In this embodiment the conduits and 12 are interconnected so that, during the period of time when the liquid whose viscosity is measured is pressed out of the measuring chamber, the pressure in conduits 20 and 12 is the same, i.e. p +p At the moment the gas can escape through capillary 6, because the measuring chamber is empty, the pressure in conduit 20 drops to P1, as a consequence of which switch actuates the control circuit to advance to the next cycle.

In the embodiment as shown in FIG. 3 the switching means for the control circuit has been replaced by two conductivity measuring devices 24a and 25a positioned in the measuring cell, these devices producing electrical control pulses in response to changes in conductivity from zero to a measurable value. The inert gas is supplied under a predetermined pressure by metering valve 16, and when the apparatus is out of operation, gates 0 and 1 of solenoid valve 14 are open so that the gas escapes through capillary 6 into the liquid in the reaction vessel. When the apparatus is switched on, gates l and 2 of valve 14 are brought into communication, as a consequence of which the measuring cell is filled under the influence of the hydrostatic pressure difference between the outlets of the capillary 6 and the conduit 10a. When the liquid reaches the conductivity measuring device 24a, the device produces an electrical control pulse which starts the time recorder. When the liquid level in measuring cell la reaches the conductive measuring device 25a, the device produces an electrical control pulse stopping the time recorder and actuating valve 14 by bringing gates l and 0 into communication, as a consequence of which the cell is emptied under the influence of the gas pressure. As soon as the liquid level has passed the conductivity measuring device 24a, valve 14 is actuated so that gates 1 and 2 are brought into communication again. At that moment a new measuring cycle starts.

FIG. 4 shows another modification of the apparatus. Also here the electrical pulses are produced by change of conductivity from zero to a measurable value and vice versa. The insert gas is supplied under a predetermined pressure by a reducing valve 16. When the apparatus is out of operation, gates l and 2 of the solenoid valve 14 are open so that the gas escapes through capillary 6 into the liquid in the reaction vessel. When the apparatus is switched on, gates 0 and l are brought into communication, as a consequence of which the measuring cell is filled. When the liquid reaches the conductivity measuring device 25a, the device produces an electrical pulse which actuates valve 14, as a consequence of which gates l and 2 are brought into communication and the time recorder is started. Thereupon the gas pressure in the measuring cell, which is in communication with the compensation tube presses the liquid in the measuring cell through the capillary. When the liquid level in the measuring cell la reaches the conductivity measuring device 24a the device produces again an electrical pulse delay stopping the time recorder and actuating an adjustable time relay to start the measuring cycle again.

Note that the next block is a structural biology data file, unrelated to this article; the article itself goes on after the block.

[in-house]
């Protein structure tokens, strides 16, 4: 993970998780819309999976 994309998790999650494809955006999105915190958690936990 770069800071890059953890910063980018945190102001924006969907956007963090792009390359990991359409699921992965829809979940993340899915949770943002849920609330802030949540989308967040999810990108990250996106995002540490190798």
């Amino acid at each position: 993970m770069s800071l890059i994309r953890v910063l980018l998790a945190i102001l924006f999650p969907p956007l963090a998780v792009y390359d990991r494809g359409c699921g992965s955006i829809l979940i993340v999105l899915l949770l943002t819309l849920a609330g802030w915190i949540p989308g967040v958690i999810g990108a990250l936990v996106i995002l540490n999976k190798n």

Also in this embodiment the conductivity measuring devices 24a and 25a may be replaced by capacity measuring devices operating in an equivalent manner.

It is obvious from the above description that the capillary viscosimeter hereinabove described is arranged for use in vessels for chemical and physical processes and makes, moreover, measurements in series possible. By measuring the time necessary for pressing a constant volume of liquid, determined by the dimensions of the measuring chamber, through a capillary at an adjusted pressure difference, the melt viscosity of a synthetic resin, for instance, may be determined in seconds and at a temperature prevailing in the reaction vessel. As will be understood, the melt viscosity is the viscosity of the liquid reaction product at the elevated temperature prevailing during the polymerization or condensation reaction.

By calibrating the capillary viscosimeter at various temperatures with liquids of known viscosity, it is also possible to express the viscosity in poises. In this connection, however, it is as a rule less important for the control of a process to know an absolute viscosity than a quick and accurate comparative information, e.g. to be obtained by time measurement, the more so as one measurement of the dynamic or kinematic viscosity of non-Newton liquids cannot be considered adequate for the definition of the complete flow character.

A condition for the practical use of the apparatus in the preparation of synthetic resins, where the melt viscosity instead of the viscosity of the solution is measured, is the presence of a close relationship between the two forms. As already stated, the final product must show as a rule a viscosity range which is mostly indicated as the viscosity of a solution of the product at low temperature. It has been found that, of each tested resin type, the melt viscosity isdecisive for the viscosity of the solution, as elucidated by the tests described below.

During the preparations of a number of alkyd resins.

and polyesters, differing in composition and conden'sation temperature, resin samples were taken from the reaction vessel. These resin samples of increasing viscosity were diluted in a solvent to a predetermined Concentration. The viscosity of the-resulting resin solutions was determined by means of a so-called bubble viscosimeter according to the principle of Gardner- Holdt at 20 C by comparison. At the time of taking the samples, the melt viscosity of the resin inthe reservoir was determined with the capillary viscosimeter according to the invention and expressed in seconds of flow time. The results of the alkyd resins and polyester resin and phenolic resin modified rosin ester mentioned in table I are stated in FIG. 5.